World Soil Day marks importance of a healthy environment for farming

Today (5 December) is World Soil Day, a UN-led campaign to highlight the importance of healthy soil and the role it plays in society
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Environment Minister Therese Coffey encourages farmers to see how soil husbandry can deliver benefits for the farmed environment.

Farmers and land managers can seek free advice from Catchment Sensitive Farming officers on how to improve soil health on their land.

The importance of soil health for both productive farming and a healthy environment has been brought home today on World Soil Day (5 December).

Soil holds three times as much carbon as the atmosphere, reduces the risk of flooding by absorbing water and delivers 95 per cent of our global food supplies. For World Soil Day 2018 the UN is calling on people to #StopSoilPollution, noting that one third of our global soils are already degraded.

Outside the EU and the Common Agricultural Policy, a new system of “public money for public goods” will reward farmers for environmental outcomes such as clean air and water, flood prevention, thriving plants and wildlife and the mitigation of and adaptation to climate change. Soil is an important asset that can help deliver many of these outcomes.

Environment Minister Therese Coffey said:

“Everybody has a role to play in looking after our soils and initiatives such as World Soil Day are vital in highlighting the environmental benefits that soil provides for us all.

“As we leave the European Union, we have the opportunity to reward farmers for the outcomes they provide by protecting this essential global resource.”

Throughout the year, farmers and land managers can take advantage of the free advice, training and events run through Catchment Sensitive Farming, which provides advice on how to improve soil health, make better use of farm resources and help protect the environment.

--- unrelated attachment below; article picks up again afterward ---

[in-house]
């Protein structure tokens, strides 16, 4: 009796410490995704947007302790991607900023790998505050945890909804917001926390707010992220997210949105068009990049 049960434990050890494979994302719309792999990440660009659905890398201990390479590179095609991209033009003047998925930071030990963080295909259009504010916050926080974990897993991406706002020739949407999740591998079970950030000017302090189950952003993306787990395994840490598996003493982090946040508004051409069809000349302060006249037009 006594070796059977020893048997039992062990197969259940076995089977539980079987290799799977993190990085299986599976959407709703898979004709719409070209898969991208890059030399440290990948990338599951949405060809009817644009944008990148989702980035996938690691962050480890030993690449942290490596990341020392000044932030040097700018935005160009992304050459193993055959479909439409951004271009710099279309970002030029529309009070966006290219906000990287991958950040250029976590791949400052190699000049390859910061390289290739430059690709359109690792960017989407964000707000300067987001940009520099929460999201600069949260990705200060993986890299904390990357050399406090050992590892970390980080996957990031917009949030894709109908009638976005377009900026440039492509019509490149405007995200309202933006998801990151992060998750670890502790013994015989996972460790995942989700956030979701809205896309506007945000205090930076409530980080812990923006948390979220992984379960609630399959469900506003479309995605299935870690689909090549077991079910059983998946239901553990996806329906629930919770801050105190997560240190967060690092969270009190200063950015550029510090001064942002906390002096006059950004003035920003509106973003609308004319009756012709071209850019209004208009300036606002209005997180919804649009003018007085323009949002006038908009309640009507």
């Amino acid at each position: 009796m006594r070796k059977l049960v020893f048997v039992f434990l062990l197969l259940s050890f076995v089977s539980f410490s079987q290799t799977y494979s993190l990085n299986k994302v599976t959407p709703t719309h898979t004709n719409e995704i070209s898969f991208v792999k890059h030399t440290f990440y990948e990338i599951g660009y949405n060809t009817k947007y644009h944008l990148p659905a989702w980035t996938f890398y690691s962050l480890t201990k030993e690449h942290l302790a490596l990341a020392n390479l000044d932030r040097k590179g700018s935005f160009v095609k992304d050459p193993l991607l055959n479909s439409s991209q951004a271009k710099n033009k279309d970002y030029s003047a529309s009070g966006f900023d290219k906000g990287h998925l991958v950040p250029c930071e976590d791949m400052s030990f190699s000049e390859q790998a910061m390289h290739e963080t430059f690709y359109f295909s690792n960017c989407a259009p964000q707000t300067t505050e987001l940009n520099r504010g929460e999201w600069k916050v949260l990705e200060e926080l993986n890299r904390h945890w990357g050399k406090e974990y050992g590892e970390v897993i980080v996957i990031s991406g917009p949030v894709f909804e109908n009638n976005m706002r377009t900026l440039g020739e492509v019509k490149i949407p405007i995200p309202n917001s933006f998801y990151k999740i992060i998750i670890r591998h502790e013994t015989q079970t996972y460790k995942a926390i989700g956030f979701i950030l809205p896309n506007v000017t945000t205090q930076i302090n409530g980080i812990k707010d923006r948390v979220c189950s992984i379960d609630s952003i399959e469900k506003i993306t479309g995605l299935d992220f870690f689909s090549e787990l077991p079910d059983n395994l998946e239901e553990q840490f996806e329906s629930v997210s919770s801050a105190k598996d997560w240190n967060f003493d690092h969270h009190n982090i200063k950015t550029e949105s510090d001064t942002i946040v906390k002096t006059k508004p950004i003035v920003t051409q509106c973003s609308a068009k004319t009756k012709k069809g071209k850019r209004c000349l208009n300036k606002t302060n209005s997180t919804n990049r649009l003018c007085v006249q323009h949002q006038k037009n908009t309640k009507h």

Earlier this week Natural England scientists visited Wheatsheaf Farming in Micheldever, Hampshire, to see some of these techniques in practice – including no-till drilling which avoids disturbing the soils and help improve organic matter.

Many farmers and land managers are already signed up to Countryside Stewardship and Environmental Stewardship schemes to deliver benefits for nature, including better management of soil. The next application window for Countryside Stewardship is expected to open in early 2019, with the simpler “wildlife offers” for arable, upland, lowland grazing and mixed farmers all available online.

An ‘Ecological Site Classification’ system has also been designed by Forest Research to help land managers to find out what trees are ecologically best suited to growing in the soil at their sites. This tool allows them to input a site’s grid reference and soil type to give a detailed description of its suitability for growing different tree species.

Emily Houghton

Editor, The Pig Site

Emily Houghton is a Zoology graduate from Cardiff University and was the editor of The Pig Site from October 2017 to May 2020. Emily has worked in livestock husbandry, and has written, conducted and assisted with research projects regarding the synthesis of welfare and productivity of free-range food species.

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